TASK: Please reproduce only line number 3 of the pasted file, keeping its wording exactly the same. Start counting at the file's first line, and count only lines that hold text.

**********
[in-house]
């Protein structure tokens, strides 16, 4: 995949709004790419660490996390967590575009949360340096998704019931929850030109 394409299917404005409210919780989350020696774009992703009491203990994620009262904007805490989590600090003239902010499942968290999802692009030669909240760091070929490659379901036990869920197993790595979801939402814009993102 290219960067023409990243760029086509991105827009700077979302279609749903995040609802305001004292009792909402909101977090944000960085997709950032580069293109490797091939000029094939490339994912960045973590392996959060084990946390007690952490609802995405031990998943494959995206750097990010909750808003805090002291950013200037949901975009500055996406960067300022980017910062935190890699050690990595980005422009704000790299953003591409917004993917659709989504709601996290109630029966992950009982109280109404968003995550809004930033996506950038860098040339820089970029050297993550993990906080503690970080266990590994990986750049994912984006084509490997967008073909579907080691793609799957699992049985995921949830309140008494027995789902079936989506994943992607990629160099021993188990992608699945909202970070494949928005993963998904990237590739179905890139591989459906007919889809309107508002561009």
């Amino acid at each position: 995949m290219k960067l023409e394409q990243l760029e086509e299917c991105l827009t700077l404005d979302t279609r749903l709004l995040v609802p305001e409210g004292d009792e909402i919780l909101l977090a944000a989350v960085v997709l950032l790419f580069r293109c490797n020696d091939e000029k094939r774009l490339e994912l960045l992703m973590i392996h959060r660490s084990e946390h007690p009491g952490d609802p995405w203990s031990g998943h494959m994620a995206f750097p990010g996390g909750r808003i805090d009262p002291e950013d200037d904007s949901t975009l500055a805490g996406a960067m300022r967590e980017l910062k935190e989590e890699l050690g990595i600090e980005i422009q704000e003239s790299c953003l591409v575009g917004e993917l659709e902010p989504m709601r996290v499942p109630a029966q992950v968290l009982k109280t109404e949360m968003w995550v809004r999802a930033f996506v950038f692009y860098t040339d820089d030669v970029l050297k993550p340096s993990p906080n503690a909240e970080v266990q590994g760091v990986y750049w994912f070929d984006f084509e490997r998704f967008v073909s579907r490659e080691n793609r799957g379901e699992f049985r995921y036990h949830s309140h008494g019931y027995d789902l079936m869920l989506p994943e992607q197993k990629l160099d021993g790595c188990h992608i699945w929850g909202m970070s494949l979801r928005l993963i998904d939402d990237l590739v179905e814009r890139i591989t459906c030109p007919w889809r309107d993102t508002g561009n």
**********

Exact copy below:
């Amino acid at each position: 995949m290219k960067l023409e394409q990243l760029e086509e299917c991105l827009t700077l404005d979302t279609r749903l709004l995040v609802p305001e409210g004292d009792e909402i919780l909101l977090a944000a989350v960085v997709l950032l790419f580069r293109c490797n020696d091939e000029k094939r774009l490339e994912l960045l992703m973590i392996h959060r660490s084990e946390h007690p009491g952490d609802p995405w203990s031990g998943h494959m994620a995206f750097p990010g996390g909750r808003i805090d009262p002291e950013d200037d904007s949901t975009l500055a805490g996406a960067m300022r967590e980017l910062k935190e989590e890699l050690g990595i600090e980005i422009q704000e003239s790299c953003l591409v575009g917004e993917l659709e902010p989504m709601r996290v499942p109630a029966q992950v968290l009982k109280t109404e949360m968003w995550v809004r999802a930033f996506v950038f692009y860098t040339d820089d030669v970029l050297k993550p340096s993990p906080n503690a909240e970080v266990q590994g760091v990986y750049w994912f070929d984006f084509e490997r998704f967008v073909s579907r490659e080691n793609r799957g379901e699992f049985r995921y036990h949830s309140h008494g019931y027995d789902l079936m869920l989506p994943e992607q197993k990629l160099d021993g790595c188990h992608i699945w929850g909202m970070s494949l979801r928005l993963i998904d939402d990237l590739v179905e814009r890139i591989t459906c030109p007919w889809r309107d993102t508002g561009n």